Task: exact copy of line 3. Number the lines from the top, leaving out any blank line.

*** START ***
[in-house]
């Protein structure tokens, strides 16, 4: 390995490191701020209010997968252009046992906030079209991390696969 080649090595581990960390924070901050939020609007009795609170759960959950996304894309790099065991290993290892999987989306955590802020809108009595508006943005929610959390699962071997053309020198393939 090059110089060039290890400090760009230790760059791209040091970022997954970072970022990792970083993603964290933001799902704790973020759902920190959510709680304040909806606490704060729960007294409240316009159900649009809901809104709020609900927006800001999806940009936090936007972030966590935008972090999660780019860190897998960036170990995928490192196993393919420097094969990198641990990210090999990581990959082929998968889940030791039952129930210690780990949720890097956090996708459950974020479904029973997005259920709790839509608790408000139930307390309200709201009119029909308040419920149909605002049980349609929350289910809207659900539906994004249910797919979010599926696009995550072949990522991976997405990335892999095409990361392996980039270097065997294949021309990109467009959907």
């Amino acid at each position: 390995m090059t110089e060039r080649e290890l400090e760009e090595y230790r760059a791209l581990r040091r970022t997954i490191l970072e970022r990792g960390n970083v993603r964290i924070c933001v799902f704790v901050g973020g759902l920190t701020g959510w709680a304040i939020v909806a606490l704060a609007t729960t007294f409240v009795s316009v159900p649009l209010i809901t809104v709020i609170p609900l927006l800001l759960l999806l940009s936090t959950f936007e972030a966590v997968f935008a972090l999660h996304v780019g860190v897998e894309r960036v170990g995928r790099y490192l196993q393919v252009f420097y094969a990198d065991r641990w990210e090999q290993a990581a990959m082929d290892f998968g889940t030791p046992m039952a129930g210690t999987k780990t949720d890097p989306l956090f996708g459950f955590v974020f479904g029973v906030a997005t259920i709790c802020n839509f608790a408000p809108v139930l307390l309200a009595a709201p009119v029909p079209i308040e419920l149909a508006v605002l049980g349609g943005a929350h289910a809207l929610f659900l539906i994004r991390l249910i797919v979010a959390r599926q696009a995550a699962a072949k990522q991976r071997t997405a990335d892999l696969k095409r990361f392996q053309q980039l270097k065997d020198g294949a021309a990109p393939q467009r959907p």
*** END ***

């Amino acid at each position: 390995m090059t110089e060039r080649e290890l400090e760009e090595y230790r760059a791209l581990r040091r970022t997954i490191l970072e970022r990792g960390n970083v993603r964290i924070c933001v799902f704790v901050g973020g759902l920190t701020g959510w709680a304040i939020v909806a606490l704060a609007t729960t007294f409240v009795s316009v159900p649009l209010i809901t809104v709020i609170p609900l927006l800001l759960l999806l940009s936090t959950f936007e972030a966590v997968f935008a972090l999660h996304v780019g860190v897998e894309r960036v170990g995928r790099y490192l196993q393919v252009f420097y094969a990198d065991r641990w990210e090999q290993a990581a990959m082929d290892f998968g889940t030791p046992m039952a129930g210690t999987k780990t949720d890097p989306l956090f996708g459950f955590v974020f479904g029973v906030a997005t259920i709790c802020n839509f608790a408000p809108v139930l307390l309200a009595a709201p009119v029909p079209i308040e419920l149909a508006v605002l049980g349609g943005a929350h289910a809207l929610f659900l539906i994004r991390l249910i797919v979010a959390r599926q696009a995550a699962a072949k990522q991976r071997t997405a990335d892999l696969k095409r990361f392996q053309q980039l270097k065997d020198g294949a021309a990109p393939q467009r959907p």